This is a brilliant article on a crucial and highly relevant topic. I agree fully with the issues laid out and arguments drawn on the impact of foreign exchange shifts on Tesco’s business model. However, it is worth noting that foreign exchange is only one of several supply chain risks relating to Brexit for Tesco. Considered below are two of the other potential Brexit challenges for Tesco worthy of consideration: migration effects and tariffs.

Migration effects
Closely linked to the Brexit vote was the expression of a desire for unchecked EU migration to the UK to be curbed. This could have serious consequences for Tesco’s supply chain. Tesco employs over 300,000 people in the UK ( across head office, the retail stores and the distribution network. Many of these are working in the UK from the EU, and could have their citizenship status and right to work revoked in the event of a ‘hard’ Brexit. Even if right to work assurances are given for current EU nationals, lack of labor supply in the future could cause raised wages and increased costs. This is a significant issue for Tesco, and in this case they may have no recourse simply to pass the additional costs on to their suppliers.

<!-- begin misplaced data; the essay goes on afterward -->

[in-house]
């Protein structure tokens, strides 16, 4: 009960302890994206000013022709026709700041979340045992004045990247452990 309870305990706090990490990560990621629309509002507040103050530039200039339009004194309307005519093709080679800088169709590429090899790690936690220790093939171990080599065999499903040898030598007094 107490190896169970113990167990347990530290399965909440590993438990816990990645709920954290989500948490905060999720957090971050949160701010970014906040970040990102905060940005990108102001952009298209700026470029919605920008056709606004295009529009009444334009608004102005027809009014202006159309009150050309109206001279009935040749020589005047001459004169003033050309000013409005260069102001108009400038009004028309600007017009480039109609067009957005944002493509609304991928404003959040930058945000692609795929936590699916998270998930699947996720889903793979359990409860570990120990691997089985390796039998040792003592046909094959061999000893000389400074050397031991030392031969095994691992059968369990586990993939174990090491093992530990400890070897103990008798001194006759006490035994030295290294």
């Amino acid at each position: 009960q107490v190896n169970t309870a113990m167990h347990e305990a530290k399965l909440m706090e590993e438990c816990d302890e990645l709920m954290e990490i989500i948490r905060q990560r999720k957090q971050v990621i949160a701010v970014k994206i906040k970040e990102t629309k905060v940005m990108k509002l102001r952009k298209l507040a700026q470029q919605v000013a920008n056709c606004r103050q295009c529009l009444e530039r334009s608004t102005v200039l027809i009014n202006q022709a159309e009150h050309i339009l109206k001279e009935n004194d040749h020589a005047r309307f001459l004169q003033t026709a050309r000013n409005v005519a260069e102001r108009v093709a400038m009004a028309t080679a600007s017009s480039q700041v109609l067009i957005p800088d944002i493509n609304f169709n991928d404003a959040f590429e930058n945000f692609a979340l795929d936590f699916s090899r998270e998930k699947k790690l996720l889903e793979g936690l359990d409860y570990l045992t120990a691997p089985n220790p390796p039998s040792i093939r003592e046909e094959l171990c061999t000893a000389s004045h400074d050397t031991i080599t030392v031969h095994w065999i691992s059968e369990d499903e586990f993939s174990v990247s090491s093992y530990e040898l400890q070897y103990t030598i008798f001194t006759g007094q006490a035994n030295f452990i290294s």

In the event of a ‘hard’ Brexit, tariffs would likely be placed on imports from the EU. This would have disastrous consequences for UK retailers, including Tesco. In a ‘no deal’ scenario, the UK and EU would resort to WTO trading arrangements, with some estimating food tariffs would reach 22% ( Tesco would be forced either to squeeze their European suppliers, take the profitability hit themselves, pass the costs on to consumers, move supply chains through the UK (which, given the projected migration issues, would be more expensive than ever), or some combination of the above. This is a very real threat to Tesco’s business.

As you note in your essay, solutions will not come easy. Lobbying the British public, and by extension Theresa May, seems the only way out.